A Camp Rattler profile: cult visionary and Noir Dark Spirits proprietor Josh Balz
My initial interaction with Josh Balz began sometime after he had chosen to leave Motionless In White to pursue other endeavors and my trashy little rock bar, The Rattler in Pittston, had closed due to structural difficulties. Well… the back fell off the building.
I found myself venue-less and saddled with several storage units, crammed to capacity with an odd collection of creepy items, antique taxidermy, vintage frames, etc. I mean, I owned a half-goat mount that boasted four horns, one of which had grown into its throat to ultimately “take” the poor bastard.
The first location of his Strange and Unusual Oddities Parlor had been open for a little while by then, so I called to speak with someone about taking this compulsively amassed collection of weirdness off my hands. With this new chapter, I was taking on a more monastic look on life. Plus, I just didn’t wish to pay “rent” for “stuff.”
Upon our first meeting, I found Josh to be quiet, overtly polite, and refreshingly clever. He and I then began to chat from time to time. Balz lent me a stuffed hog’s head for a Clutch music video that I was working on, and he borrowed a Krampus costume from us for a promotion he had going on. After a couple phone conversations, he agreed to accompany us on a quick afternoon trip to survey the Mountain Sky grounds regarding ideas for the inaugural Darkenheavy Campfest.
During that short road trip, I began to see Josh as this interesting Matryoshka doll – a textured exterior that hid layers and layers of secrets and mysteries. Most of this strata ultimately proved, over time, not to be as dark and horrid as the wet specimens, carnival taxidermy, and prosthetist gear that had become simultaneous with the Josh Balz mystique and brand.
By the way, if you have never wandered The Strange and Unusual (467 Wyoming Ave., Kingston), you lose. It is a painstakingly designed theater of the bizarre, complete with “floating candles,” paintings on the walls winking at your ass, and a Harry Potter-themed coffee shop called Steamy Hallows. The oddities shop turned counter culture nucleus is merely one of the many layers of this eccentric and smart young business man. To fully dig into the conundrum that is Balz, one must check out Noir Nights events in Scranton, the Midnight Society/Batty Fang Salon & Spa in Wilkes-Barre, his Strange Kids music, or his appearances on the Space Zebra podcast with Wes Borland of Limp Bizkit and BlackCraft Cult co-founder Bobby Schubenski, among other pet projects.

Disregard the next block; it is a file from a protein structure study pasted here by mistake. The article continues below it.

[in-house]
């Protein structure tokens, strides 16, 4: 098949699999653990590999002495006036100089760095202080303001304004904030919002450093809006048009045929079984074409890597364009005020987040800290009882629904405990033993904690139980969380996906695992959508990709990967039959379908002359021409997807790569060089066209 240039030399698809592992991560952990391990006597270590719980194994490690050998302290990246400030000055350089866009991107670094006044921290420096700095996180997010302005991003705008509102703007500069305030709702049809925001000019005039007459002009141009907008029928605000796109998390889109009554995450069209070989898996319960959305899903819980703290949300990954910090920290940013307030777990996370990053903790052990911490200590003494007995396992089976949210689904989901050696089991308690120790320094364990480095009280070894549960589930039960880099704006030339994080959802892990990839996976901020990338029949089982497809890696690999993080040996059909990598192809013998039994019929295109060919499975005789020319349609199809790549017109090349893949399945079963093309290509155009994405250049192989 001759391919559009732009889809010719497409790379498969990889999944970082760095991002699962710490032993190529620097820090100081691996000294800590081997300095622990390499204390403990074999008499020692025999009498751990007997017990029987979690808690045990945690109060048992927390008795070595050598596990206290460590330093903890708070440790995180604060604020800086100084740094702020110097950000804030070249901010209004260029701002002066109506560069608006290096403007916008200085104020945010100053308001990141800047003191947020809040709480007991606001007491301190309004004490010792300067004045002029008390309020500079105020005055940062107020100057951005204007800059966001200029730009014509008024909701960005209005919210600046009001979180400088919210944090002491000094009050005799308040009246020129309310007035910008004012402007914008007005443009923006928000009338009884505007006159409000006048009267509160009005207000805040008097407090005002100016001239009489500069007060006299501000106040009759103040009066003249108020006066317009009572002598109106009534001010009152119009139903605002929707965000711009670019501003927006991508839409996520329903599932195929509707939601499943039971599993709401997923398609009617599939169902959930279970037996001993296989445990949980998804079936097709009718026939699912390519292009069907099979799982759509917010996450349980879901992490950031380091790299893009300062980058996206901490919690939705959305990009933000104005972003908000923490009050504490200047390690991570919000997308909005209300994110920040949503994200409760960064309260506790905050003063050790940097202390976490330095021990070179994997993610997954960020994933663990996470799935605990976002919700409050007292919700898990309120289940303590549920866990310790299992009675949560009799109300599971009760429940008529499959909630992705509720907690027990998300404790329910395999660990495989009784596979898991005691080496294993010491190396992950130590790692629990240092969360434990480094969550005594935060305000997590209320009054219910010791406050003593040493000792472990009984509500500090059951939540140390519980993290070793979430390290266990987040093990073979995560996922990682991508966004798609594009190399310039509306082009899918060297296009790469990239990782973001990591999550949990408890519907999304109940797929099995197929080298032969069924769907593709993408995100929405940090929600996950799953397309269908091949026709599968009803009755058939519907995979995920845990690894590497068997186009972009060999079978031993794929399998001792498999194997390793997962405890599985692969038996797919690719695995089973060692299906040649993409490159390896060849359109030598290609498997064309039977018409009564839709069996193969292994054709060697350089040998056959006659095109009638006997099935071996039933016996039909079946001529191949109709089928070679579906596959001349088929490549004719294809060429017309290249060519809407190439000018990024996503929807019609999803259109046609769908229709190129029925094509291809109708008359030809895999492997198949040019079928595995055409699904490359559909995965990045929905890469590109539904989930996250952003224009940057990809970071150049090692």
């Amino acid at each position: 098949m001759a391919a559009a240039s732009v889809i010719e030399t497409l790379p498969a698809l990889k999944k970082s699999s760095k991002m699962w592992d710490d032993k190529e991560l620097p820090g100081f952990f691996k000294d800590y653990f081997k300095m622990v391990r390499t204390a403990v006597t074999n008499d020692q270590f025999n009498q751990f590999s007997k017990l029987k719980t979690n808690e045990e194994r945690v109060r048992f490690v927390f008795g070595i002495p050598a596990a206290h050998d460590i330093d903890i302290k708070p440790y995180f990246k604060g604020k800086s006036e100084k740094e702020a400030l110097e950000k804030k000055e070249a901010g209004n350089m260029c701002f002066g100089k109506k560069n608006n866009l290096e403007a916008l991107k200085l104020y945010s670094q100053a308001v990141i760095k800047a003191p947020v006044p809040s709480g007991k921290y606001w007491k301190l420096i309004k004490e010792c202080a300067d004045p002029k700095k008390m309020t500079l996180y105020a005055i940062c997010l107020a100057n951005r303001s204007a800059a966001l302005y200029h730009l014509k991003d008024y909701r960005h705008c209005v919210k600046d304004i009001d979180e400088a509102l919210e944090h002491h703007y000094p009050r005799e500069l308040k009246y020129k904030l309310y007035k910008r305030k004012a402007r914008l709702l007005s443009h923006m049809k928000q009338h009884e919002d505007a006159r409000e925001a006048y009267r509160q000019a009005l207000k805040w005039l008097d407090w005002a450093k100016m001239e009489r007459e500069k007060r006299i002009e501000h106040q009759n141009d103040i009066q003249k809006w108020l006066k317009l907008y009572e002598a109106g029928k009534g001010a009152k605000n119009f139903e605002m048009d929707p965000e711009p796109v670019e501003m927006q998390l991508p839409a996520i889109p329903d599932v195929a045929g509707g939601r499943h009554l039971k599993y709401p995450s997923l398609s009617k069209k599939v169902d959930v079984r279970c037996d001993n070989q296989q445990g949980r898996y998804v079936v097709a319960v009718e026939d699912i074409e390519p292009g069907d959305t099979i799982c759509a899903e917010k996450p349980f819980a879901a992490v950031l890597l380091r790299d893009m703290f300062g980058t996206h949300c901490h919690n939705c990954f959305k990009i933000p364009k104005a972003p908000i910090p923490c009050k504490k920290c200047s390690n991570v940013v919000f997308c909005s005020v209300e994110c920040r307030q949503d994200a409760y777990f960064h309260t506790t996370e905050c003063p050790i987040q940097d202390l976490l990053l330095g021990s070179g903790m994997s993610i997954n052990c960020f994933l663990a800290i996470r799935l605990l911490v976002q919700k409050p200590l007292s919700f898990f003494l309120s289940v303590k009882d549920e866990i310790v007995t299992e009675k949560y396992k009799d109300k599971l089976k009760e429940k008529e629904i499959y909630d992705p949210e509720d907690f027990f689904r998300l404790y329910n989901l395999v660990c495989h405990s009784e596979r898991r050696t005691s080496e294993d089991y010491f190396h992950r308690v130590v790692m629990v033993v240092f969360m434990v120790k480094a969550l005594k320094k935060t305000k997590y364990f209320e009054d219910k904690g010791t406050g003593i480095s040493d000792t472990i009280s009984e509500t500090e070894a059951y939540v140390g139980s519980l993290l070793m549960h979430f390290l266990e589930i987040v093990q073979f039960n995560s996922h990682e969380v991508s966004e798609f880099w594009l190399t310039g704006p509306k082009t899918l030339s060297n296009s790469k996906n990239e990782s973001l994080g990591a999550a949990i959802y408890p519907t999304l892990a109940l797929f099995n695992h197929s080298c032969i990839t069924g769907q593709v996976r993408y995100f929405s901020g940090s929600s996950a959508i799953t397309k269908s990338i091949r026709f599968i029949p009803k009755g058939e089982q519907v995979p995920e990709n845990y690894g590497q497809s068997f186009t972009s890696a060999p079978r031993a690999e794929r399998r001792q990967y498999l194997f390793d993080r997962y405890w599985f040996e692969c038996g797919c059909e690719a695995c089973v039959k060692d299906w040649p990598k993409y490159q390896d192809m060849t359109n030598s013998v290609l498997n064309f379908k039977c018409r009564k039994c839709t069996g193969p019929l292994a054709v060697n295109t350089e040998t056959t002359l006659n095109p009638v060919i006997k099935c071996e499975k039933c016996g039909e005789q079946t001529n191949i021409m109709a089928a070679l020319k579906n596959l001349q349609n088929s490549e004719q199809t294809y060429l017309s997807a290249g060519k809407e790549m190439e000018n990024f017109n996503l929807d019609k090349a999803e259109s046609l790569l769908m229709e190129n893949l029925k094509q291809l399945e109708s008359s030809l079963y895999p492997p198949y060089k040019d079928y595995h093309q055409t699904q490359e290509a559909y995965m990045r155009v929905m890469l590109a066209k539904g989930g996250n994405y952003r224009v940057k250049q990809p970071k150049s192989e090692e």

It’s a lot.
As our acquaintanceship developed, I began to understand why, initially the underground masses, and then later the norms with their kids, gravitated toward Josh Balz and his great ideas. Fucking conservative Americans, Instagram aficionados, and Hot Topic alumni alike had all begun to simultaneously wonder what lies beneath this carefully crafted shell.
As the autumn crisp began to hit my face, I chatted with Balz again on behalf of NEPA Scene regarding rumors of a Halloween-themed amusement ride called Monster Coaster. Sure as hell, there was a Monster Coaster.
He explained that “at the last minute” he “decided” to commit to an idea that had been previously discussed with Camelback Mountain Resort in Tannersville, but it had never really fleshed out. So in a blistering whirlwind of Samhain spirit, Team Balz spun into design and inspiration to create an experience that would include actors, animatronics, lights, fog, etc. Josh explained that the Monster Coaster was a unique, visceral opportunity that you can’t find anywhere else, but also confessed his thoughts for next season were so much better.
This constant mission of sturdy wins and expansion into the experiential was beginning to really intrigue and certainly impress me.
My old ass, flanked by my partner in life Kristin Rose and our homie Pat Riot, a local rapper and professional piercer at Town Hall Tattoo in Wilkes-Barre, set off in 30-degree weather to get our friggin’ Monster Coaster on.
We arrived in what we felt was plenty of time to miss the crowds and simultaneously catch the last run of Josh’s attraction. We ramble to the ticket window and, true to his word, our passes awaited, so we took a stern gallop toward the ghoulish sound effects that had begun to incite the 12-year-old in all three of us.